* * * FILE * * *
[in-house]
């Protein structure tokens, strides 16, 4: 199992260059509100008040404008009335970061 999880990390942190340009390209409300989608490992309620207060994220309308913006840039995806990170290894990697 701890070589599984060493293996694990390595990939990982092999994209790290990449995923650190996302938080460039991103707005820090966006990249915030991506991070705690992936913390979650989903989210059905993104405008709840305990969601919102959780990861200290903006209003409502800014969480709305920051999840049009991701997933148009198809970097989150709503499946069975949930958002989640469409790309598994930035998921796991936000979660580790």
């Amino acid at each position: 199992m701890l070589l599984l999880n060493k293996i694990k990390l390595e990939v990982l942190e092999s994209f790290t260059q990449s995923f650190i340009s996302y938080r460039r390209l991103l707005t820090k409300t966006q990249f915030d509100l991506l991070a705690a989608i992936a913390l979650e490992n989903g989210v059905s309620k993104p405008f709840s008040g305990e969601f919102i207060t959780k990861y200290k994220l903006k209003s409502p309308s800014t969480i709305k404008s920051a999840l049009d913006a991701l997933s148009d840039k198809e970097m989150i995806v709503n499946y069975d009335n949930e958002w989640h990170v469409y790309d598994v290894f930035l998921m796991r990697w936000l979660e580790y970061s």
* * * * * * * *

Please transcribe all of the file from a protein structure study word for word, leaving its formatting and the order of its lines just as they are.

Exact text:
[in-house]
């Protein structure tokens, strides 16, 4: 199992260059509100008040404008009335970061 999880990390942190340009390209409300989608490992309620207060994220309308913006840039995806990170290894990697 701890070589599984060493293996694990390595990939990982092999994209790290990449995923650190996302938080460039991103707005820090966006990249915030991506991070705690992936913390979650989903989210059905993104405008709840305990969601919102959780990861200290903006209003409502800014969480709305920051999840049009991701997933148009198809970097989150709503499946069975949930958002989640469409790309598994930035998921796991936000979660580790």
């Amino acid at each position: 199992m701890l070589l599984l999880n060493k293996i694990k990390l390595e990939v990982l942190e092999s994209f790290t260059q990449s995923f650190i340009s996302y938080r460039r390209l991103l707005t820090k409300t966006q990249f915030d509100l991506l991070a705690a989608i992936a913390l979650e490992n989903g989210v059905s309620k993104p405008f709840s008040g305990e969601f919102i207060t959780k990861y200290k994220l903006k209003s409502p309308s800014t969480i709305k404008s920051a999840l049009d913006a991701l997933s148009d840039k198809e970097m989150i995806v709503n499946y069975d009335n949930e958002w989640h990170v469409y790309d598994v290894f930035l998921m796991r990697w936000l979660e580790y970061s």